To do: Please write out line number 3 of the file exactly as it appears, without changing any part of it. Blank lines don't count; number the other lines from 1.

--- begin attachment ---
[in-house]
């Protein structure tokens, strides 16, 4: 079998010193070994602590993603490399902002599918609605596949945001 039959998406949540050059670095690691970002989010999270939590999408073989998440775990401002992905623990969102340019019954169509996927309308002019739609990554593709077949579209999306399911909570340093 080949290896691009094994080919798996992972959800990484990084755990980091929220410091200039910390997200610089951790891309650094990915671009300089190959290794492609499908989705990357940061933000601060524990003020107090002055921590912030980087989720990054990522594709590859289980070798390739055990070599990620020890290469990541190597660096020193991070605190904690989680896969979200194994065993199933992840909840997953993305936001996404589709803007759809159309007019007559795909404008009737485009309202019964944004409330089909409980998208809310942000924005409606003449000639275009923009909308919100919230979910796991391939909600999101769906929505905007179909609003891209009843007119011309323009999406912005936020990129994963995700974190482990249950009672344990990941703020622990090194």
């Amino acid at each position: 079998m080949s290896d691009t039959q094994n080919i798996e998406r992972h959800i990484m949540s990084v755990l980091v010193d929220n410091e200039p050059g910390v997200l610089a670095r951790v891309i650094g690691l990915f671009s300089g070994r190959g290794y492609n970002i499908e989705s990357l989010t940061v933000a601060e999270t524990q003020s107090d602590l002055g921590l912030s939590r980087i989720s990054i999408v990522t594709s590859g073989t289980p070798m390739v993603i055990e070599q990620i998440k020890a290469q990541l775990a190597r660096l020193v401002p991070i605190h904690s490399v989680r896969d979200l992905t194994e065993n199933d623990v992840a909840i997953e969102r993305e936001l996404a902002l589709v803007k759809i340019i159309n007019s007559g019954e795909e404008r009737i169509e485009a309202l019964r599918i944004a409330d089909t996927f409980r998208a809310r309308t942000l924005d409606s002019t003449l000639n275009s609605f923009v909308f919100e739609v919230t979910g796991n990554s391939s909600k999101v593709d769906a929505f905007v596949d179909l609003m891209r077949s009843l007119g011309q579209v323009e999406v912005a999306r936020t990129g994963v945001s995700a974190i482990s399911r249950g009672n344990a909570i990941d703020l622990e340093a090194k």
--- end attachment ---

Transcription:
């Amino acid at each position: 079998m080949s290896d691009t039959q094994n080919i798996e998406r992972h959800i990484m949540s990084v755990l980091v010193d929220n410091e200039p050059g910390v997200l610089a670095r951790v891309i650094g690691l990915f671009s300089g070994r190959g290794y492609n970002i499908e989705s990357l989010t940061v933000a601060e999270t524990q003020s107090d602590l002055g921590l912030s939590r980087i989720s990054i999408v990522t594709s590859g073989t289980p070798m390739v993603i055990e070599q990620i998440k020890a290469q990541l775990a190597r660096l020193v401002p991070i605190h904690s490399v989680r896969d979200l992905t194994e065993n199933d623990v992840a909840i997953e969102r993305e936001l996404a902002l589709v803007k759809i340019i159309n007019s007559g019954e795909e404008r009737i169509e485009a309202l019964r599918i944004a409330d089909t996927f409980r998208a809310r309308t942000l924005d409606s002019t003449l000639n275009s609605f923009v909308f919100e739609v919230t979910g796991n990554s391939s909600k999101v593709d769906a929505f905007v596949d179909l609003m891209r077949s009843l007119g011309q579209v323009e999406v912005a999306r936020t990129g994963v945001s995700a974190i482990s399911r249950g009672n344990a909570i990941d703020l622990e340093a090194k």